Each week in July and August, our focus will be on a different topic that has been scrutinized by the Belgian Data Protection Authority. With a few simple tips, your summer cocktail of data protection news will be complete.
This week’s topic: Data Subject Rights
In several recent decisions, the Litigation Chamber of the Belgian Data Protection Authority (“DPA”) provided guidance on how to deal with data subject rights under the GDPR.
The most important “lessons learned” are summarized below.
1. General remarks
- Reply to data subject request must be unambiguous and clear. Exact reasons for the refusal to comply with a data subject request should be clearly and transparently communicated.
- Also a refusal / impossibility to comply with a request must be communicated within 1 month after receiving the request.
- Proof of identity cannot be systematically requested from every person submitting a data subject request. It can only be asked if there are reasonable doubts about the identity of the person making the request.
- Technical incapacity to comply with well-founded data subject request is not a proper justification for not complying with the request.
- Data subjects do not need to expressly label their requests under the GDPR. The data controller needs to assess whether a request is sufficiently clear to be identified as a GDPR data subject request.
- Whenever multiple (independent) data controllers process the same personal data following consent given to one of them, the data controller that received a data subject request must take all appropriate measures to also inform the other date controllers hereof and to ensure that all of them comply with the request (and inform the data subject of any problems in this respect).
2. Right of access to personal data
- Data access requests can be denied if short retention periods cause the relevant data to no longer be available.
- When replying in “different phases” to broad/unspecified access request: at least the general information listed in articles 15.1(a)-(h) and 15.2 GDPR should be provided within 1 month.
- Article 15.3 GDPR does not require an original version or entire copy of the document containing personal data (e.g. an internal audit report) to be made available to the data subject. The right to obtain a copy of his/her personal data, does not imply that the data subject has the right to obtain a copy the full, original document containing these data, as this could infringe the rights and freedoms of others.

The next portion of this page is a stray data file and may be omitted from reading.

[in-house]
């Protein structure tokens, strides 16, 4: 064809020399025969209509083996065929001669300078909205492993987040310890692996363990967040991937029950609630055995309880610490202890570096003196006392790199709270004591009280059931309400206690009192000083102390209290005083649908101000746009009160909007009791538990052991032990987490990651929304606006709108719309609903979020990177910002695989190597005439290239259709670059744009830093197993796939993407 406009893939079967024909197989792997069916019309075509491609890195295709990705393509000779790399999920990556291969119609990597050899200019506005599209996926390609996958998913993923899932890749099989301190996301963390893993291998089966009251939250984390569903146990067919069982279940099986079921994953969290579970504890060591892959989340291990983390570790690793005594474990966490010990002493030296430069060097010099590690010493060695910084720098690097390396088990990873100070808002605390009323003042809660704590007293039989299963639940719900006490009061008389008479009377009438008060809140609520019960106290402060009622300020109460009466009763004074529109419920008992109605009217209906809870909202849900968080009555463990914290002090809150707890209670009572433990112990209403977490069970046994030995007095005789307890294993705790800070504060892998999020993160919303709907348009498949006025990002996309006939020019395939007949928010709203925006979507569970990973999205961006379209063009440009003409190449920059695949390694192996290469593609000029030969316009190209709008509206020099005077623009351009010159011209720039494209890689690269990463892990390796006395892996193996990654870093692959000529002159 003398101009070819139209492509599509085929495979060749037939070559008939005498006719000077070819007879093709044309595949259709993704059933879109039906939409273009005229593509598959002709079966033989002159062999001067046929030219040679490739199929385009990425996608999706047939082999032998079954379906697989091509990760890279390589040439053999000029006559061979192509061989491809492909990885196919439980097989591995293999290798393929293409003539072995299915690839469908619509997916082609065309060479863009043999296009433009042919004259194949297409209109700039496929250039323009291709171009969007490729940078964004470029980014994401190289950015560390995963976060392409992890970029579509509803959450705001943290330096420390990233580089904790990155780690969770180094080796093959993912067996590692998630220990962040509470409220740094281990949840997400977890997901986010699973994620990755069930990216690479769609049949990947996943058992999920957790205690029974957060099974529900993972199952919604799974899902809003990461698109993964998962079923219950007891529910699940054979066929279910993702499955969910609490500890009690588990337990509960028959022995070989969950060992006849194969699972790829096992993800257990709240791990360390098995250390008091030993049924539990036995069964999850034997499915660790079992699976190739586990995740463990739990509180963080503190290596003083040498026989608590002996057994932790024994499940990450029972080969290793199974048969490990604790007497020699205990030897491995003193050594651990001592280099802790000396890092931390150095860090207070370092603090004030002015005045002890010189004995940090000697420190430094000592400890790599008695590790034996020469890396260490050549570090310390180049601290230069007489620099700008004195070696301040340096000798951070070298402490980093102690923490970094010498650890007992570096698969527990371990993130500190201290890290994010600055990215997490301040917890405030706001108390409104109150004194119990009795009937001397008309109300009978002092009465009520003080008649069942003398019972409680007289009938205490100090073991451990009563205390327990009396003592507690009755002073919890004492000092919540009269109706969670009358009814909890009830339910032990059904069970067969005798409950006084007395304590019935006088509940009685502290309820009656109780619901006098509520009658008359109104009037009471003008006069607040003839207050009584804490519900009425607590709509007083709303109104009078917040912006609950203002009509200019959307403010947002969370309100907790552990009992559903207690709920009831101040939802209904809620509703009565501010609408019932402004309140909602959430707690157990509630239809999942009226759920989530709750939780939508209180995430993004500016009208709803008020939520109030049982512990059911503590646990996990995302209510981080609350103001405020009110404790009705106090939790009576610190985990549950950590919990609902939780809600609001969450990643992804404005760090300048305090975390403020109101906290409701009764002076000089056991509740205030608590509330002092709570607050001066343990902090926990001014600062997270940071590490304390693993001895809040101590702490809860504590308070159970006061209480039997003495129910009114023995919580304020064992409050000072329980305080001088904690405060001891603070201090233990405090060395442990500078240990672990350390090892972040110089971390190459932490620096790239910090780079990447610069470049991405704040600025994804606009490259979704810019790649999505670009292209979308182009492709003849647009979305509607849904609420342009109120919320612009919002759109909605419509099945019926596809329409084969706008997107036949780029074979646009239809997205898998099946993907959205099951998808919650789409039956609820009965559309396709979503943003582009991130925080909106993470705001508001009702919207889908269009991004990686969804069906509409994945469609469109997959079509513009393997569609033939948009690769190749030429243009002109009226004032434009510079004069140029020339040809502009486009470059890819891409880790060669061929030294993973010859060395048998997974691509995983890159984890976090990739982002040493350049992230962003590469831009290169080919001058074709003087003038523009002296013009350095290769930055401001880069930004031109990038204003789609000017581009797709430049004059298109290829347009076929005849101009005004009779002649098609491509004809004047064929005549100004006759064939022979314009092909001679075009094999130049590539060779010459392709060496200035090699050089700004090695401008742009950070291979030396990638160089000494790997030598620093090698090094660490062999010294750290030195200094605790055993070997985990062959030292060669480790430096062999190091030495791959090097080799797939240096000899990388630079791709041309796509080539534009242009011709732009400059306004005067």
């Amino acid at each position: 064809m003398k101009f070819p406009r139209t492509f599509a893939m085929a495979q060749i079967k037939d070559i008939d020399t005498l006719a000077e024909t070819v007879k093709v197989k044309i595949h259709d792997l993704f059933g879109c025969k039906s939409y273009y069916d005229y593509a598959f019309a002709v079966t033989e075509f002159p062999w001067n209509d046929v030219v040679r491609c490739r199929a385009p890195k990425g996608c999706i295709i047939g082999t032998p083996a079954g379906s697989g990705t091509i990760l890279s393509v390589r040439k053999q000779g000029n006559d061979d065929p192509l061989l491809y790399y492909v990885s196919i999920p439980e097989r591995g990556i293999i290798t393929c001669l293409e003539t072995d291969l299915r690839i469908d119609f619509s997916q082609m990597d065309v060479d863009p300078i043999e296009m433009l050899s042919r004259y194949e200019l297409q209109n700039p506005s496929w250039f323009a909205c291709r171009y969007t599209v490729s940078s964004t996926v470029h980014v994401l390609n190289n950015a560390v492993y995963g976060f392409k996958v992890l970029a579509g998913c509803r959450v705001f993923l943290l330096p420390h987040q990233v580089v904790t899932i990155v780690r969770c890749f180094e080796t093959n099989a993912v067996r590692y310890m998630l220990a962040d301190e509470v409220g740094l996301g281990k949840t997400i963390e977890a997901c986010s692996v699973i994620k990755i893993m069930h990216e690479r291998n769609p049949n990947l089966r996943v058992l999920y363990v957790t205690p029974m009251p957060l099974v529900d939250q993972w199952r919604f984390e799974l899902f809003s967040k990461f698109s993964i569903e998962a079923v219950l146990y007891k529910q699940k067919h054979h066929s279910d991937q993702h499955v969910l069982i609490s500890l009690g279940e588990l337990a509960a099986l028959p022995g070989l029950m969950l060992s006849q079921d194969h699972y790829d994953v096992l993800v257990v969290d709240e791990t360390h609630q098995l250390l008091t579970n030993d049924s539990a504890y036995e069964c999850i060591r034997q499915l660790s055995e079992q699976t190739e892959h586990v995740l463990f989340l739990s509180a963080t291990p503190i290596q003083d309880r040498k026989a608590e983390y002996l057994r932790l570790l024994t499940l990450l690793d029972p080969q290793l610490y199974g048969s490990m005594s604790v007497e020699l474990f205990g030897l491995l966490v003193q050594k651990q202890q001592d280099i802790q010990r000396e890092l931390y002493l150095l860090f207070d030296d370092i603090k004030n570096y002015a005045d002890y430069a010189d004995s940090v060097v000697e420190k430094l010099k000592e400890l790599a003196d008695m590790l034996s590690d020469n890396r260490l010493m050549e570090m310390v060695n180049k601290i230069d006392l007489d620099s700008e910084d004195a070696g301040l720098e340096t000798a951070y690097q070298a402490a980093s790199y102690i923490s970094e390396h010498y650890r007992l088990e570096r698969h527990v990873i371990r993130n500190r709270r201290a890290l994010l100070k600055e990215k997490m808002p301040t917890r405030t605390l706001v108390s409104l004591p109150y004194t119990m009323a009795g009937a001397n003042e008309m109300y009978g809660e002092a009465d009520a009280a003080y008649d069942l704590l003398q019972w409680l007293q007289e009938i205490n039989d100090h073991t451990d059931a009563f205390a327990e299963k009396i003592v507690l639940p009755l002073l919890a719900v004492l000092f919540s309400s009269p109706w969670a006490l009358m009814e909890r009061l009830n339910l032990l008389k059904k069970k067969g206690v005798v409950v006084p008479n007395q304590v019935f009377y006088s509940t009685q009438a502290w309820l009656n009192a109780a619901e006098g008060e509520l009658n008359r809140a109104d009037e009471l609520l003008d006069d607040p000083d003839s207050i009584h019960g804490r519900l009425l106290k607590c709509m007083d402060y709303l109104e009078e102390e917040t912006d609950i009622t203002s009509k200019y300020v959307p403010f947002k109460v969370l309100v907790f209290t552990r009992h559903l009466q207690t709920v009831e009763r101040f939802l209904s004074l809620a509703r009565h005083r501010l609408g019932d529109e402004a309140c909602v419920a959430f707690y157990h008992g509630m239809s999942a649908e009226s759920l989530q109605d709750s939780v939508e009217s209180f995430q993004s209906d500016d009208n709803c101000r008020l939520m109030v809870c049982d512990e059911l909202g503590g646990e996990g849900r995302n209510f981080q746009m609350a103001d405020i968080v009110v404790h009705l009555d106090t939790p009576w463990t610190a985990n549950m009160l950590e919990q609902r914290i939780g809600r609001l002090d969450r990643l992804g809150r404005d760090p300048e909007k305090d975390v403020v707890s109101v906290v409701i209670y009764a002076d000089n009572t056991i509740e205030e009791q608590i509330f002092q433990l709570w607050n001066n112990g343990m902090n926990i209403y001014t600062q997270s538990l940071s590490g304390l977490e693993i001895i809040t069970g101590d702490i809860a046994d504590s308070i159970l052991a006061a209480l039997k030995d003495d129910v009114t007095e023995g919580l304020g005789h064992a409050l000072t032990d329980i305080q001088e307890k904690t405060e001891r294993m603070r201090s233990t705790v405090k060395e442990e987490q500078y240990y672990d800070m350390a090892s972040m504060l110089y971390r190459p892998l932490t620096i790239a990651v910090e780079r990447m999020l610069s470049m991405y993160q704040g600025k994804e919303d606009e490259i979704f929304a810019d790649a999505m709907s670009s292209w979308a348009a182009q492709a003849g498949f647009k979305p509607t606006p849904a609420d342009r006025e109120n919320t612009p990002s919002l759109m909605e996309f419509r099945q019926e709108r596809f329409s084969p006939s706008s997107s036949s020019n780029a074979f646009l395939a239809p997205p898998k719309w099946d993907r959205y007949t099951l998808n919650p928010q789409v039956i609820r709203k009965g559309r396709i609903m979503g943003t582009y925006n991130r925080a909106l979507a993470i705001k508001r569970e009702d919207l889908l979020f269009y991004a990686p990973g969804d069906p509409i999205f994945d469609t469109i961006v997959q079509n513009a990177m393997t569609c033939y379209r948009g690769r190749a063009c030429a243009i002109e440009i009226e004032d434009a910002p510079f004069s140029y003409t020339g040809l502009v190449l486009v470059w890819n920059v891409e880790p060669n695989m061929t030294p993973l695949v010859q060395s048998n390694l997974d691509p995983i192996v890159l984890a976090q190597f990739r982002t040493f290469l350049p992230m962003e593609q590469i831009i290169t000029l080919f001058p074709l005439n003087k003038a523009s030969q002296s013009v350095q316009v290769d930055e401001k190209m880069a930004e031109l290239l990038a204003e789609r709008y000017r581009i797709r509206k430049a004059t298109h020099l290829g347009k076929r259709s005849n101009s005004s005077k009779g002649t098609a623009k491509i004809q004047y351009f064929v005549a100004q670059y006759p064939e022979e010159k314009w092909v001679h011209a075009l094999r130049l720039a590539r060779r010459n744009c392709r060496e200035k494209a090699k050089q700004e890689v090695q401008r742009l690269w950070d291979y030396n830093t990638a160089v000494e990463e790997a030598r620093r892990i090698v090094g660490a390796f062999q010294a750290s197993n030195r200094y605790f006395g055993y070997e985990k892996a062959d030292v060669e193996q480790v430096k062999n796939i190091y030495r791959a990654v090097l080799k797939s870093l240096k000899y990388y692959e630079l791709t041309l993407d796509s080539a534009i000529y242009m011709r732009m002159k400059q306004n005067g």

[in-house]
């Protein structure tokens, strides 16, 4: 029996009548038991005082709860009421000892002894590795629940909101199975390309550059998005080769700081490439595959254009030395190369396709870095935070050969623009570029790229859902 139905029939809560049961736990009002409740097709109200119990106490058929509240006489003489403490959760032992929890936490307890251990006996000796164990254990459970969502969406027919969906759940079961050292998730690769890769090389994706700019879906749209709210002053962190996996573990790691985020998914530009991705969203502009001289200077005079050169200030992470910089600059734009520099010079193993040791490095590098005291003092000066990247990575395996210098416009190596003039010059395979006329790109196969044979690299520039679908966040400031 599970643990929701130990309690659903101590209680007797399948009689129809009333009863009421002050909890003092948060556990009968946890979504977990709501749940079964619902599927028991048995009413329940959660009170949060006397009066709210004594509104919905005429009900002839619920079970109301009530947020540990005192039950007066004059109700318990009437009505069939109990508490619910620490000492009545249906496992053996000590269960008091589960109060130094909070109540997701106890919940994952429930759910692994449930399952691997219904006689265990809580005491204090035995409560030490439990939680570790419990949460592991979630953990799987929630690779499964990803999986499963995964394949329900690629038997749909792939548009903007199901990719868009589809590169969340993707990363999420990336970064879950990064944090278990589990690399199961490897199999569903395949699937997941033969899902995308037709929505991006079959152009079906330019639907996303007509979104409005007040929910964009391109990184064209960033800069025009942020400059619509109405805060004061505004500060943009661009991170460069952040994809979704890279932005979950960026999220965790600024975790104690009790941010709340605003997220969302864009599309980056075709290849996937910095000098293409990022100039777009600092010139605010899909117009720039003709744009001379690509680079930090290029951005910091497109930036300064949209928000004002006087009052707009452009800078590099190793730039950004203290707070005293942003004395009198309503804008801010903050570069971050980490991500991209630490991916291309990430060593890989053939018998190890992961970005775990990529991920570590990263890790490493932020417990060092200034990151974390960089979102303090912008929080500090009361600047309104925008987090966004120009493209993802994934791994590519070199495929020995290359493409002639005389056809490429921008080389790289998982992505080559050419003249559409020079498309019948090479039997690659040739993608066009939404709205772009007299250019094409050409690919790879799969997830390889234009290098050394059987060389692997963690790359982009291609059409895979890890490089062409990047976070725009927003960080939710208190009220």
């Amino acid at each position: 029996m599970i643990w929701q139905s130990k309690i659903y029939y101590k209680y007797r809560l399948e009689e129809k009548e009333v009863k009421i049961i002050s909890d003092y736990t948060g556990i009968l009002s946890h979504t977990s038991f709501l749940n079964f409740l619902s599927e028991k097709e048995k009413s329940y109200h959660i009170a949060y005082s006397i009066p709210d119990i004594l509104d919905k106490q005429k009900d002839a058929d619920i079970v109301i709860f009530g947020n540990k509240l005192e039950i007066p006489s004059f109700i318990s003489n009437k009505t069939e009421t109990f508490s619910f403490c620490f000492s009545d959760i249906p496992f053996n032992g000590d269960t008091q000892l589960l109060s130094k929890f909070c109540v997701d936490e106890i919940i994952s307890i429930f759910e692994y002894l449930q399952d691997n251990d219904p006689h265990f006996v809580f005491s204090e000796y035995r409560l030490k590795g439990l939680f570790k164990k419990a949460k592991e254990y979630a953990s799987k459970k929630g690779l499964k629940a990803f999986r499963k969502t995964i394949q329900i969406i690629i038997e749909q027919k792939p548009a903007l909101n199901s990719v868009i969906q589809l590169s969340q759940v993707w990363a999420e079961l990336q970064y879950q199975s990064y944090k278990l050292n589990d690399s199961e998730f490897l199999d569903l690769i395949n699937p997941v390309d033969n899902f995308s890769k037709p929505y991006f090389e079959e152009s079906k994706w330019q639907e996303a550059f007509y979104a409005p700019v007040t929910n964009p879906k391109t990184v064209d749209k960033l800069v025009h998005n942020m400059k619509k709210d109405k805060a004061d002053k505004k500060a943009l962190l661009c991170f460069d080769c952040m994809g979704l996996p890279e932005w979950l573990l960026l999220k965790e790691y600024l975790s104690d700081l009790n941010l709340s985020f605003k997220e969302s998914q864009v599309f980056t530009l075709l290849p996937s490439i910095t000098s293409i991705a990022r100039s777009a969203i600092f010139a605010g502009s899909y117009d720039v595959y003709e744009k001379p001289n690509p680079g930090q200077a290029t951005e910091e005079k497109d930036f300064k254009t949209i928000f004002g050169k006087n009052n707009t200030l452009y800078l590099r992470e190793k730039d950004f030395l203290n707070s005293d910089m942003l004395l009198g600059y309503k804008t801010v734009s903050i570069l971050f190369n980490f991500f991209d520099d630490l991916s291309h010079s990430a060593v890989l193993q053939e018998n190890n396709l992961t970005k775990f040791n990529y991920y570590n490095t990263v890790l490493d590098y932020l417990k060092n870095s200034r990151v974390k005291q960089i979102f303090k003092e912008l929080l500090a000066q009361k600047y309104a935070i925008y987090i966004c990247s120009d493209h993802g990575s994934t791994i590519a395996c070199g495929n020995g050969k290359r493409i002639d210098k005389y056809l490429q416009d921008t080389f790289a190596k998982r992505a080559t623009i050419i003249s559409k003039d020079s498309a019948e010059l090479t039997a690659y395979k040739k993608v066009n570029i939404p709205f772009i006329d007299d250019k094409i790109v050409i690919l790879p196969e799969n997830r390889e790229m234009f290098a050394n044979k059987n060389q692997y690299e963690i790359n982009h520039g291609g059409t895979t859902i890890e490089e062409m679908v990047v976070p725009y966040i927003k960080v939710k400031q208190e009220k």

- The fact that the data subject would already be aware of the data of which a copy is requested, does not justify a refusal to comply with such a request.
3. Right to object
- A right to object to direct marketing messages (whether in electronic or paper format) is unconditional. It must be immediately complied with and the direct marketing data processing must immediately cease without any further investigation.
- The right to object to direct marketing messages must be expressly, clearly and separately brought to the attention of data subjects (in particular in each and every direct marketing message). It is not sufficient to only mention it in a privacy statement.
- Making an effective right to object readily available is an essential element of the “balancing of legitimate interests” test under article 6.1(f) GDPR.
4. Right to deletion of data (‘right to be forgotten’)
- Right to data deletion is not an absolute right, the data does not have to be deleted if processing is based on the presence of a legitimate interest.
- A fair balance must be struck between the public's right of access to information, on the one hand, and the rights of the person concerned, on the other hand.